Over the years, there have indeed been crimes committed in Baltimore in which dirt bikes were used as getaway vehicles and or as devices to help carry out crimes in a more efficient manner. But the film has little interest in pointing out that most people involved in Baltimore’s dirt-bike culture are in it for the adrenaline-boosting freedom of whipping through city streets, for the love that it attracts from their community or for the most simple reason — it’s cool. At no point in the film are we introduced to riders who have no criminal history or no participation in illegal activity, something that the city’s law enforcement would surely sign off on.

The year that “12 O’Clock Boys” premiered, the Baltimore City Police Department provided an email address for people to send tips on dirt-bike-related crimes. In 2016, the department launched a dirt bike task force, dedicated solely to stopping bike-related crimes and confiscating unregistered bikes. A year earlier, then-City Council member Pete Welch had proposed a designated dirt-bike park to help get riders off the street to avoid life-threatening accidents. The park was never built, and there have yet to be any real steps from city leadership to open one since. Just two months ago, police vowed to ramp up the task force’s presence and deploy its “Foxtrot” surveillance helicopter in the Federal Hill neighborhood, a tourist-attracting enclave of transplants. The primary representative of Baltimore police in “Charm City Kings” differs from this reality. Instead, we get Detective Rivers, an overzealous but well-meaning officer who is obsessed with being a positive male role model in Mouse’s life, even though his presence is largely unwanted.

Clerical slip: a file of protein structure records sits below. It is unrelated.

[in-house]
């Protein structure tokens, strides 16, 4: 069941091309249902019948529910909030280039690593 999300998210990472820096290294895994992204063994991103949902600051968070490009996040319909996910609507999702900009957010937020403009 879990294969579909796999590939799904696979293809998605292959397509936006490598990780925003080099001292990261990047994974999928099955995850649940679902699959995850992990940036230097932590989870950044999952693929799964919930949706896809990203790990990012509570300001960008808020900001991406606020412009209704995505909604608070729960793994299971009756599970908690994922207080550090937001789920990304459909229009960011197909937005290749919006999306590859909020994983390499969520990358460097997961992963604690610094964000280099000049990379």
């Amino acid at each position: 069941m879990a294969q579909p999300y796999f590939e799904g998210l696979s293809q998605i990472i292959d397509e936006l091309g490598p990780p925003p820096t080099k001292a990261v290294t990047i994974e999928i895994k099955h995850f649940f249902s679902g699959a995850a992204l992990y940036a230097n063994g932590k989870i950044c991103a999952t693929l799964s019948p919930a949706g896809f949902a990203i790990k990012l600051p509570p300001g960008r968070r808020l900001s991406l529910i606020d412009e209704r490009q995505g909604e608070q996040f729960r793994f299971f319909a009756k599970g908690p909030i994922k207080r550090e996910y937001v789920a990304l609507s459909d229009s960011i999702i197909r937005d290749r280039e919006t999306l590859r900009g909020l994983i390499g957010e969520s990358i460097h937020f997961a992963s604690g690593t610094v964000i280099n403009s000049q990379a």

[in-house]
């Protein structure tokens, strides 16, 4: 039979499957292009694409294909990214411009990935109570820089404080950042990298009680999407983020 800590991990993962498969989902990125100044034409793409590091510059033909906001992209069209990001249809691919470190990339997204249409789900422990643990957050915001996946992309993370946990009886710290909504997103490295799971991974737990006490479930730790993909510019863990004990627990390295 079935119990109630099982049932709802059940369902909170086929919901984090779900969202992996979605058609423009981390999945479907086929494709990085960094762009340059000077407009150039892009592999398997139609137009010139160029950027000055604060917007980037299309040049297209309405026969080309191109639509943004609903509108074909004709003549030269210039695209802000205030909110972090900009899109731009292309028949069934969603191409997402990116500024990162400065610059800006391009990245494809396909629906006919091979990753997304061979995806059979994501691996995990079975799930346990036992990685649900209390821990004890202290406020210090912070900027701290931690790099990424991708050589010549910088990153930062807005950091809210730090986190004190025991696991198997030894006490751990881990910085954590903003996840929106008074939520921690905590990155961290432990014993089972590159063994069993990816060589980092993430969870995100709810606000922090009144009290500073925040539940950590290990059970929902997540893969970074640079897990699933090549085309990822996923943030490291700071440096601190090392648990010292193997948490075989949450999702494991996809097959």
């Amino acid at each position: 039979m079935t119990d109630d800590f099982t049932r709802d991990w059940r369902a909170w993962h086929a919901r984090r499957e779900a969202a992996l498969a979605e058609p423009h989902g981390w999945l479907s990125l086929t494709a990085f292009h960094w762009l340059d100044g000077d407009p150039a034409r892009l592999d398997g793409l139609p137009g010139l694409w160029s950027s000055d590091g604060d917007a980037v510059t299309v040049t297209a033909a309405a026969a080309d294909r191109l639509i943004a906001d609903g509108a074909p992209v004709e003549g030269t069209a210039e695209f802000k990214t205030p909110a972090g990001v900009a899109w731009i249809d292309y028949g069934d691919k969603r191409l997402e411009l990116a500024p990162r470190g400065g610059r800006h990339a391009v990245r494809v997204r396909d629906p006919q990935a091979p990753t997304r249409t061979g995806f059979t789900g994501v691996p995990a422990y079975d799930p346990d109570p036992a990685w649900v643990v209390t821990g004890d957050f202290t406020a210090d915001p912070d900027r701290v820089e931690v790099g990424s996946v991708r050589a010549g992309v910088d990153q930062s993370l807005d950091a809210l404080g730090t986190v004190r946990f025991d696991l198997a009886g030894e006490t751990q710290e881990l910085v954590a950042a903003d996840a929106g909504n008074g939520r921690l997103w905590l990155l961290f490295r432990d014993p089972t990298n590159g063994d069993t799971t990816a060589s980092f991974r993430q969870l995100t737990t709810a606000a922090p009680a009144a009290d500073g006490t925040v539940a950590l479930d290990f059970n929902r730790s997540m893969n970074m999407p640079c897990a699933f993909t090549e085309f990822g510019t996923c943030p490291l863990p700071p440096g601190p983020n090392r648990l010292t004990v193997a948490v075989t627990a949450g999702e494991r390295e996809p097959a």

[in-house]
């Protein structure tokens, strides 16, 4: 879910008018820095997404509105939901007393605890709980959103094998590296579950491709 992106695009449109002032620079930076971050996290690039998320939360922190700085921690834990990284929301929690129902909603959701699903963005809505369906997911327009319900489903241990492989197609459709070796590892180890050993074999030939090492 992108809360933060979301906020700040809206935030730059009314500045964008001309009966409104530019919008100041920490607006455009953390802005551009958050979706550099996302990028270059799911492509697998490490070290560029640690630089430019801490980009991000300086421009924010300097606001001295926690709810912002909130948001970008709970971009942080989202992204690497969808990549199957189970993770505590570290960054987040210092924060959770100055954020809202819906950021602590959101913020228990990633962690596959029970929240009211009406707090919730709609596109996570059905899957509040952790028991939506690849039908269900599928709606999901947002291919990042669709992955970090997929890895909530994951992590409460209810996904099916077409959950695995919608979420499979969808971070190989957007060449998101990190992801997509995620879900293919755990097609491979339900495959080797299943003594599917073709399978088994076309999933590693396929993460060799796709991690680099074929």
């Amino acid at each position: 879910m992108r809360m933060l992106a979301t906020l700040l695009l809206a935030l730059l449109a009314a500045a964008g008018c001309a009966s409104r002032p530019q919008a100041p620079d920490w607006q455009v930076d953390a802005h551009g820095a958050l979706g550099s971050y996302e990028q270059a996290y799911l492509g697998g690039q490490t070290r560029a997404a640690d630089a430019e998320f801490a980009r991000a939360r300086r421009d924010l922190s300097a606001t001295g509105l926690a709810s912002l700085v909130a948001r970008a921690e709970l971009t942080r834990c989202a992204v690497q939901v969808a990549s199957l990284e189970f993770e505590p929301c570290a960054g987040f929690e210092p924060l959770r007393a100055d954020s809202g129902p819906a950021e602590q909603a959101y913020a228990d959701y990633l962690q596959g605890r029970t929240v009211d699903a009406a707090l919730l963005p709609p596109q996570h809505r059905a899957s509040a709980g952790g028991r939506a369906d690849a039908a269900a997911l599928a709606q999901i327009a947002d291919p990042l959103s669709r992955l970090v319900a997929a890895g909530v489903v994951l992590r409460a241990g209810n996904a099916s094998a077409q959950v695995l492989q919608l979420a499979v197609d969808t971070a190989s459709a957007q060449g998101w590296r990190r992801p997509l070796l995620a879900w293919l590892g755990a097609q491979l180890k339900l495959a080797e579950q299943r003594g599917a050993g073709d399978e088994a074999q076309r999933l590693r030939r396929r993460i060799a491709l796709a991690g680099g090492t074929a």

Beyond the dirt-bike riding, Soto’s additions to the story in terms of what it’s like to grow up in Baltimore are tired depictions of the city’s Black population that have been played out in shows and films such as “The Wire,” “The Corner” and “Hard Times At Douglass High.” As if Pug’s life didn’t have enough obstacles, “Charm City Kings” takes it up a notch. Instead of Mouse’s older brother, Stro, dying from a medical condition, we learn that he was killed. When a botched robbery that Mouse and his friends attempt ends with his 13-year-old friend being killed by a store clerk, Blax (played by Meek Mill, in a star-making turn) takes the fall for the robbery and goes back to prison for something he didn’t do. Every depiction of Black women in the film is either of them experiencing despair or making head-scratching sexual advances at Detective Rivers, while the half-baked insertion of the White woman who works at the animal clinic where Mouse volunteered showed her as a caring authority figure whose sole purpose is to help positively guide him. One of the only moments that you see Mouse’s mom rejoicing is when he surprises her with a pack of Newport cigarettes that he picked up on the way home.

The film’s bright moments — the acrobatics of the dirt-bike riders; the camaraderie between Mouse and his friends; a charming performance by Di’Allo Winston, even if his Baltimore accent is comically exaggerated — feel small in comparison with the repeated strife the majority of the characters experience throughout the film. “Charm City Kings” at times feels like a noble attempt to honor the city’s nearly 50-year tradition of minibikes and dirt bikes but ends up primarily adding to Black Baltimore’s public-facing negative reputation and will probably be used as ammunition by law enforcement officials in Baltimore — and beyond — to justify their continued focus on these riders.